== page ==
Odd Touchon Minute Repeater Dial

Ethan Lipsig

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I have a nice 14k Touchon minute repeater with a movement based on a LeCoultre ebauche. What is unusual about this watch is its dial, which has a finish I have never seen in any other pocket watch. Except for the finish, the dial is a typical white enamel dial with Breguet Arabic numerals. Its subseconds dial is not sunk or just barely sunk. But what makes the dial unique is its crinkly finish. It is very hard to photograph the finish, but it is original to the dial, very uniform in texture, and obviously a design element rather than a manufacturing defect. I am hoping that one of you (Philip Poniz, are you the one?) will be able to cast some light on this unique finish, e.g., what it was called, who used it, and how common it is.

DSC08006.JPG DSC08013.JPG
 

Ethan Lipsig

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That's a much nicer description of the dial's finish than "curdled".
 

Jerry Treiman

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This is a lovely and unusual dial finish. It reminds me of the "sparkle" finish seen on some metal Illinois dials.
 

John Cote

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I believe I have an Omega dial the center section of which has a similar finish. I will try to dig it up. Anyway, I like your Touchon dial.
 

Philip Poniz

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Hi Ethan,

Years ago, I spent months studying and working on enamels. Your post brought out some reminiscences.

In theory, the enamel is just glass. However, pure silica needs over 4000ᴼ F to fuse. Therefore alkalis are added, usually, sodium or potassium carbonates, to lower the melting temperature. The problem with those is that they are hygroscopic. If they absorb moisture, they begin to travel to the surface. The exterior visualization can be in several forms, including what is happening on your dial. The white spots, most likely, are microscopic cracks that look like spotting. It is prevalent at the numeral 4. On watch dials, more often than not, they appear in the form of “frosting”. I have seen your type of crizzling rarely on watch dials, more often in old enamels and glass. Generally, the crizzling hardly ever can be stopped.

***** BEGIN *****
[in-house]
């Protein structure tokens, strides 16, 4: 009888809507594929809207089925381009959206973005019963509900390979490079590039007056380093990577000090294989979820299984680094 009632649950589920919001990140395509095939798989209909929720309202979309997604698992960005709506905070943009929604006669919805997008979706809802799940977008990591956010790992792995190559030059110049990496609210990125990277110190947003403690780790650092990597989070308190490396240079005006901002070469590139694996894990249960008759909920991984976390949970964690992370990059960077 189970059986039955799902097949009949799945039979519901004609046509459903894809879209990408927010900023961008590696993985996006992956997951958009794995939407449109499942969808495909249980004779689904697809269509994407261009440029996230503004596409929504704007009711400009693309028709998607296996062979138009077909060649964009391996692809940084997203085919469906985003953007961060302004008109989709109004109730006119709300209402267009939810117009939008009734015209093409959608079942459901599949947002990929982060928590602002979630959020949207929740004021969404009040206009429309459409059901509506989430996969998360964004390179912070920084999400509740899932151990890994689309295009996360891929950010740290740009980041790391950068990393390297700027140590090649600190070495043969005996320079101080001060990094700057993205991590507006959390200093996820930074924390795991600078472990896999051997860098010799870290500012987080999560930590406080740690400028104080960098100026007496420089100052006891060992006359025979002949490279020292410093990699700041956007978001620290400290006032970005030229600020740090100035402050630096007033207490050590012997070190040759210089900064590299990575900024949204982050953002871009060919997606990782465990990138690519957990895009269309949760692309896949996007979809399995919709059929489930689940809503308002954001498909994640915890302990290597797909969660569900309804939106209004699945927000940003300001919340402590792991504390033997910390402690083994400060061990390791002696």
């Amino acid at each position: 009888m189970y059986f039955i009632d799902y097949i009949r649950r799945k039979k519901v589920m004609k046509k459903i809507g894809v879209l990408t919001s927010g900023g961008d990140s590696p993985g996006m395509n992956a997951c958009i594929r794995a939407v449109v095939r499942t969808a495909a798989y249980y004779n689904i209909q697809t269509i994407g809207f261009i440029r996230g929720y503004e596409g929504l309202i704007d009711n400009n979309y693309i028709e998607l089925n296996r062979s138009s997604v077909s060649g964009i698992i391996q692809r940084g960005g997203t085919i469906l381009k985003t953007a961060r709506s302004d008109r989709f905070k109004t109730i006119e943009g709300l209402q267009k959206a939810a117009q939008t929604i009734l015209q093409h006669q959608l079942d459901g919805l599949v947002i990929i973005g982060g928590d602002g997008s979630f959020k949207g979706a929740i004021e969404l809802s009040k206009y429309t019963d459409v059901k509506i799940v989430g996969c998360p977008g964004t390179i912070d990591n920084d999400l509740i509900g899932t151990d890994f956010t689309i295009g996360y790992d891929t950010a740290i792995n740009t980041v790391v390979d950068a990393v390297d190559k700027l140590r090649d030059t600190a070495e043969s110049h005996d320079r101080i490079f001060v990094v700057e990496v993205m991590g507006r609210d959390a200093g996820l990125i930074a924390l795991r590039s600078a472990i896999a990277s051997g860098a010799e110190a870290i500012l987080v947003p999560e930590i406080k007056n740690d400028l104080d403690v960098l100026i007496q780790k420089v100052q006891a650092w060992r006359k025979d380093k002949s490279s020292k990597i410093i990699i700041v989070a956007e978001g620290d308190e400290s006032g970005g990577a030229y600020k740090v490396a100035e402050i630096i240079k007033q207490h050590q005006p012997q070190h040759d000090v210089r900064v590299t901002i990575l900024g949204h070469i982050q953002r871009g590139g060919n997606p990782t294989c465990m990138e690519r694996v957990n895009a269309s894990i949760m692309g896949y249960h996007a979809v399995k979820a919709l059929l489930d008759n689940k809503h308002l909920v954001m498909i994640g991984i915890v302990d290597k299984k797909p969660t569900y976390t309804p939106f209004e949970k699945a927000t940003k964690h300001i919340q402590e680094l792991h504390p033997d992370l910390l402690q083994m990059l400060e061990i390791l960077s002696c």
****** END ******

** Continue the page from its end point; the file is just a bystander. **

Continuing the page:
Enameling always has presented problems. About twenty years ago, I restored a Swiss watch for the Chinese market, missing a large piece of enamel. Recently, the collector sent it back because the enamel developed a crack where the new enamel joined the old one, with frosting coming out. Here the problem was different; the Swiss enamels of the period, especially for the Chinese market, are relatively soft. To restore them with hard enamel is challenging for the risk of melting the original. Therefore, a special agent must be added, lowering the melting temperature considerably, which, apparently, after a couple of decades, can cause problems.

Philip
 

Ethan Lipsig

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Thank you for your, as always, erudite response. If I understand it, it implies that the dial's "crizzling" was unintended damage. We have all seen enamel dials with minor flaws, but the crizzling on the Touchon dial so uniformly covers it that it would never have been installed if the crizzling had been regarded as a defect. The white spots on the dial that you saw really are shiny sparking highlights (the dial is very difficult to photograph accurately). Jerry Treiman, who has seen the watch first hand, said in post 4 of that it has "a lovely and unusual dial finish. It reminds me of the "sparkle" finish seen on some metal Illinois dials." Have you ever seen an intentionally crizzled enamel dial on a pocket watch?
 

Philip Poniz

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Without microscopic examination it is impossible to determine if the effect was purpose-made for three reasons;

1. Crizzling takes place years after making, the manufacturer would have to wait a decade if not more, to put such a watch on the market,
2. Crizzling in not stoppable. In a few decades the effect will be considerably stronger. Eventually, the numerals will be barely visible.
3. Sprinkling a dial with a shiny compound, after painting the name and numerals, is also unlikely. If done, it would have been made before painting the numerals.

In wristwatches, one can find such effect, for instance, on Rolex Lapis Lazuli dials where the spots are naturally occurring.

Daytona lapis lazuli MN876.jpg

Like Jerry said, regardless what it is, it made the dial attractive. Wristwatch collectors discovered long time ago, that time-affected wristwatch dials, Rolex in particular, have a strong appeal. For instance, some chronograph dials that originally had white tracks around the subsidiaries, in time, became darker, sometimes dark brown.
It seems that Patrizzi noticed the effect first, or at least, was the first to describe it. Today, they are known as Patrizzi dials and bring tens of thousands of $ premiums. Patrizzi’s dials keep deteriorating all the time. It does not bother wristwatch collectors willing to pay six figures for them.

Why don’t we call the dials described by Ethan, Lipsig dials, and put a premium on them?
 

Ethan Lipsig

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Thanks, Philip.
 

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